Quantum chemical calculations drive program that quickly and easily builds up plausible ensembles of molecular conformers

A new program has been developed to suggest the conformations adopted by molecules as they fold and pivot. The program combines a high degree of automation, modest computational demands and broad chemical flexibility, and has already been adopted successfully by experimental and theoretical chemists.

Look at a diagram of a molecule and it’s easy to imagine that it’s a static object. However, chemical bonds can rotate, so in reality molecules flop and fold and take different shapes, called conformers. Because the properties of conformers can differ, researchers often need to know what a molecule’s possible conformers are. That could mean identifying a specific conformer, or averaging the behaviour of countless conformers over the timescale of an experiment, or anything in between.

Although identifying relevant conformers is an important problem in chemistry, there are few tools to automate it, leaving researchers to devise their own solutions or rules of thumb. Trying to manually but exhaustively explore the options is time consuming and prone to error, notes Yunjie Xu, an experimentalist studying chiral molecules at the University of Alberta in Canada. ‘We basically look at molecules and decide, “what are the rotatable bonds?”’ she says. ‘We would do the rotation for every single one of them, and very quickly it became too tedious.’

Then one of Xu’s postdocs introduced her to new software from the theoretical chemistry research group of Stefan Grimme at the University of Bonn in Germany. Their conformer–rotamer ensemble sampling tool (Crest) program automatically searches for conformers of a molecule, discarding duplicates as it goes. It continues until it has discovered the set that is lowest in energy, and therefore most experimentally relevant, within constraints given by the user. The code has been designed to be easy to use, computationally efficient, and relevant to many different chemical problems.

Iterative metadynamics search

Crest uses a technique called metadynamics. Chemists can identify low-energy conformers by simulating a molecule’s flapping conformational dance, a technique called molecular dynamics, and noting down the conformers they see. However, the few lowest-energy conformers would dominate the observations. Metadynamics applies fictitious forces to the atoms that push the molecule away from conformations it has already taken, so it finds new ones at slightly higher energies. Metadynamics is already used to search for conformers, but designing the simulations is a nuanced process.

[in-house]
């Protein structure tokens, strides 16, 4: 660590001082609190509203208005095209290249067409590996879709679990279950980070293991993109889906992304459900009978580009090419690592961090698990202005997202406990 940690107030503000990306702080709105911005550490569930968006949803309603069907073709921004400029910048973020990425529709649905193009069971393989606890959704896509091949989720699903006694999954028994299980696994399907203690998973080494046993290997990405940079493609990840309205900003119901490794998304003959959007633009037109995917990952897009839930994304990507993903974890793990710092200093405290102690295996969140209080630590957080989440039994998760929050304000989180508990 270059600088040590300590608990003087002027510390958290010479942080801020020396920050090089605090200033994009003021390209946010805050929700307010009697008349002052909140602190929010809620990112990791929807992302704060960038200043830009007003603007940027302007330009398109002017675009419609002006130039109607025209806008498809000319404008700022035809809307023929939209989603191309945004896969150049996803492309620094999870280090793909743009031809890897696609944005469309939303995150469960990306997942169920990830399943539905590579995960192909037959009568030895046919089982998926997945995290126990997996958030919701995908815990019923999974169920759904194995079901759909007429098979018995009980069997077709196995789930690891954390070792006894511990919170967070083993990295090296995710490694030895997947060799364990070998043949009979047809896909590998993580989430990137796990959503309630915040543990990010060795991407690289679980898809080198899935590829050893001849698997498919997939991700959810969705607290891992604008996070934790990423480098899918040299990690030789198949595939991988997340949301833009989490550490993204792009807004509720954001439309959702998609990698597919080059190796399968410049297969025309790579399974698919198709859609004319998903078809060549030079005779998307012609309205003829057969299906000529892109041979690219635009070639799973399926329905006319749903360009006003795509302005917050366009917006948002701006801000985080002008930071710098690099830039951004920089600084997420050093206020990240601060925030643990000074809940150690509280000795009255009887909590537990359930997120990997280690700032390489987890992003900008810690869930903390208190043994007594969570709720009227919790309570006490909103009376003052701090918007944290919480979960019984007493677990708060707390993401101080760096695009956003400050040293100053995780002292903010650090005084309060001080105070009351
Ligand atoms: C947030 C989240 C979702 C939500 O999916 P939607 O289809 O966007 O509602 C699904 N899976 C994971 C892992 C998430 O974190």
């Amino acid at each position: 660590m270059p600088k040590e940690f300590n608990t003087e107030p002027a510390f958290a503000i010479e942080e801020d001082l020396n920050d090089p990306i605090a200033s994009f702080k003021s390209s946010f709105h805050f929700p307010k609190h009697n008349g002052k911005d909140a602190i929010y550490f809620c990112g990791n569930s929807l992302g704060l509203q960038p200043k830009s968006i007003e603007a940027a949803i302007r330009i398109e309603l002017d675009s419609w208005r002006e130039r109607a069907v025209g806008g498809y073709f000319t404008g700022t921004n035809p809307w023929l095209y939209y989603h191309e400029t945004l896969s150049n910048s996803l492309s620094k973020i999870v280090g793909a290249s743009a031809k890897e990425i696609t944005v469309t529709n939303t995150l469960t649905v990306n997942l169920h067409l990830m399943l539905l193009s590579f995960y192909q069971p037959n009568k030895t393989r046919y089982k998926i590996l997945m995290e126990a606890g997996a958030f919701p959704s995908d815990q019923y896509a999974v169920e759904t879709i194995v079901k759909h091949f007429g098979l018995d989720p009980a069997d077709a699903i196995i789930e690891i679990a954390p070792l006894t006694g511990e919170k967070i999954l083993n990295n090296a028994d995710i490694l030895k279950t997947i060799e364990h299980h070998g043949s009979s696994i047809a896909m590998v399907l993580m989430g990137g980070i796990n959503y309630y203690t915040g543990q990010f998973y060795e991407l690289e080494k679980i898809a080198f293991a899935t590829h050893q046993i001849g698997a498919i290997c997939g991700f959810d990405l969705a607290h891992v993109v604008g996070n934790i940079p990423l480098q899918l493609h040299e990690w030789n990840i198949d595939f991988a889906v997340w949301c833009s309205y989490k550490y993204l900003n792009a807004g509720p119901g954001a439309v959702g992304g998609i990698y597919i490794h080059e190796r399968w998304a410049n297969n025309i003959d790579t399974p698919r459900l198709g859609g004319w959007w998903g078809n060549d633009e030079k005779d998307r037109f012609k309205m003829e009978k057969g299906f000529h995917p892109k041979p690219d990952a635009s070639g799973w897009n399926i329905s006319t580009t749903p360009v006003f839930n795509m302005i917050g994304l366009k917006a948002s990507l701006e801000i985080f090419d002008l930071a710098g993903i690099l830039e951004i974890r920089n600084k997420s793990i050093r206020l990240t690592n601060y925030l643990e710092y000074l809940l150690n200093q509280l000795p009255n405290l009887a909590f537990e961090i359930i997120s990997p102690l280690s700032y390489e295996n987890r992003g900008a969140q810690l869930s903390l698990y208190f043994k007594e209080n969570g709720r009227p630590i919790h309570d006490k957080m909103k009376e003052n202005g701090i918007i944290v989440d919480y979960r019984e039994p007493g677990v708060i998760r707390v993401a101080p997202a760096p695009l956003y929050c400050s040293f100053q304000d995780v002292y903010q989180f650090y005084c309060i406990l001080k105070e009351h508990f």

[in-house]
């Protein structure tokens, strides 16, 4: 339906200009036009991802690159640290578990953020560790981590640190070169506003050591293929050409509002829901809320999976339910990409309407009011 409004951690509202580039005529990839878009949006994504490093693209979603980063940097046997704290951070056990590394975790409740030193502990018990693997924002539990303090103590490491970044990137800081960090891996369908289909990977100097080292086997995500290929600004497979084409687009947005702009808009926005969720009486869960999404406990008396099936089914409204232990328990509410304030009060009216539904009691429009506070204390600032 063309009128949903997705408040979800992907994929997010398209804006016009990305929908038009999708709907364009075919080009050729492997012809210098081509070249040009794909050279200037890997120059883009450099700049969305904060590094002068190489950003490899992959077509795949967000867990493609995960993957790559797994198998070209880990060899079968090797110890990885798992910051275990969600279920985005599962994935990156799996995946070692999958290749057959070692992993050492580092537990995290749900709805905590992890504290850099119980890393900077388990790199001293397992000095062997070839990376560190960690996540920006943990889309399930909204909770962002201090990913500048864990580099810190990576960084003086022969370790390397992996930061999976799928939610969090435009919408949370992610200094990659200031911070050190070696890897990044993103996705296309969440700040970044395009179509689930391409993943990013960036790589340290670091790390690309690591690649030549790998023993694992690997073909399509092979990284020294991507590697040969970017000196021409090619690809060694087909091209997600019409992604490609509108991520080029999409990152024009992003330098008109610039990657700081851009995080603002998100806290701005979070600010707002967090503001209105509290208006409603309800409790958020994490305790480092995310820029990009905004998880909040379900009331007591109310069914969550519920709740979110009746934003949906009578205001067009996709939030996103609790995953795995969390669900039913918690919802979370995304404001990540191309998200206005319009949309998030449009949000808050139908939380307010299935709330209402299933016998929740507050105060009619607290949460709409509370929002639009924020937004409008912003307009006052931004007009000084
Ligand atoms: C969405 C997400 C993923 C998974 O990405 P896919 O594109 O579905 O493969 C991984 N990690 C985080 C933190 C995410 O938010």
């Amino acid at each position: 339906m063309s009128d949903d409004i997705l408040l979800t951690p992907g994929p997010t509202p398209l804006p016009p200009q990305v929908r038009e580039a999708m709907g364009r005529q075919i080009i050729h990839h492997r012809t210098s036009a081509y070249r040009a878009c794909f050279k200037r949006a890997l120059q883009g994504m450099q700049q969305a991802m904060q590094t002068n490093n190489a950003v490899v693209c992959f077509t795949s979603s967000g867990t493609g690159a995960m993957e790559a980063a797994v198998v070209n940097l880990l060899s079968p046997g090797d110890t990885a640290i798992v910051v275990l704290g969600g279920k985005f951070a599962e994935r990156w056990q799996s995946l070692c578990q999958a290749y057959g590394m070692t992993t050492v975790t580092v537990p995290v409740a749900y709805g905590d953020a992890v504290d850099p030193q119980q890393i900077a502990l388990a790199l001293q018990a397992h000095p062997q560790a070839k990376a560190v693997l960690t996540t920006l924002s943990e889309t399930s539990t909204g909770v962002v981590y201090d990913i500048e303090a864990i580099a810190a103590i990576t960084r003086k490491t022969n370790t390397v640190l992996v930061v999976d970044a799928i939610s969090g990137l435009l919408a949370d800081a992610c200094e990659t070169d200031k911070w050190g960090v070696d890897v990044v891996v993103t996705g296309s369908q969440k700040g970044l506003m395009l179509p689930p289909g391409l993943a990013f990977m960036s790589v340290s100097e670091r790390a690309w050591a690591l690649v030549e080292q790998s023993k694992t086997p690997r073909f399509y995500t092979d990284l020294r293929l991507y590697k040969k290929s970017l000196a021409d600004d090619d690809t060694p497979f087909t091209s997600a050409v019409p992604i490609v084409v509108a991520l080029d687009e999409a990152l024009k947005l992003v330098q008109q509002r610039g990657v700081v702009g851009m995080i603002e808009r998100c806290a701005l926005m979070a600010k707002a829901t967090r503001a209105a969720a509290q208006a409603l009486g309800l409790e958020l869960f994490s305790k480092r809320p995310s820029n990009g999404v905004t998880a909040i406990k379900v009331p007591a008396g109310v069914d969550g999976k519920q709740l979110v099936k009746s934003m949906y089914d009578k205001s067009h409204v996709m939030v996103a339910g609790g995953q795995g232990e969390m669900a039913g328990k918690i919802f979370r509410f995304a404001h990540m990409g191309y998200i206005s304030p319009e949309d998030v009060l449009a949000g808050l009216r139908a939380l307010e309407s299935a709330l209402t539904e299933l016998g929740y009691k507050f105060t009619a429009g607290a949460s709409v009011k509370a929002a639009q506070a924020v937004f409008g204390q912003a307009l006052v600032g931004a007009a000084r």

An image showing the ligand geometries

Source: © Stefan Grimme/University of Bonn

One of many things the program can do is find lower lying transition states. The team tested the program on the enzyme catechol-O-methyl transferase, which catalyses the methyl group transfer from S-adenosyl-L-methionine to a catechol ion

Crest performs an iterative metadynamics search for the most important conformers of a molecule, automatically. The cycle begins with a set of metadynamics calculations that begin with a specific conformer, but have a wide range of simulation parameters. Those searches expose a variety of low-energy conformers, which are subjected to gentler molecular dynamics searches. The best conformers found up to this point are spliced with each other to introduce some novel candidates, and the structures and energies are refined and recorded. The code then starts another cycle from the current lowest-energy conformer. Crest continues in this fashion, attempting to find an even-lower-energy set of conformers, until the lowest-energy conformer doesn’t change with each cycle.

This is an unusual theoretical group that is very aware of experimental data

This approach is unbiased and indifferent to the molecule being studied. ‘The metadynamics machinery in Crest works with the Cartesian coordinate system and a rather general biasing potential,’ Grimme explains. ‘This makes it general and [it] requires no specific user input.’ Because the molecules are described with efficient models developed in Grimme’s group, ‘it is accurate, robust, and still fast enough so that it does not require any super computer resources, but basically a laptop only’. ‘Crest provides a good balance between accuracy and computational cost,’ comments Cristina Trujillo, whose research at Trinity College Dublin in Ireland involves computational studies on reaction mechanisms. ‘Conformational search is usually the first calculation [we do]. In this context, this methodology is a very useful tool.’

Conformers aren’t the only variations on a molecule that chemists might be interested in, so Crest includes a selection of extra functions. The code notes rotamers – conformers where equivalent atoms are exchanged – as these are important in NMR. Some molecules can protonate in varied ways, so Crest can generate tautomers and protomers. It can even predict different structures of small molecular clusters. The software can already search for conformers of transition states, for reactions in those clusters, but future developments may allow it to explore reactivity in a cluster more generally, making what Grimme calls a nanoreactor.

Xu credits the program’s success to an awareness of experimentalists’ needs: ‘This is an unusual theoretical group that is very aware of experimental data, and understands what data they’ll use to compare it with, and what the experimental data means, and that’s not that common.’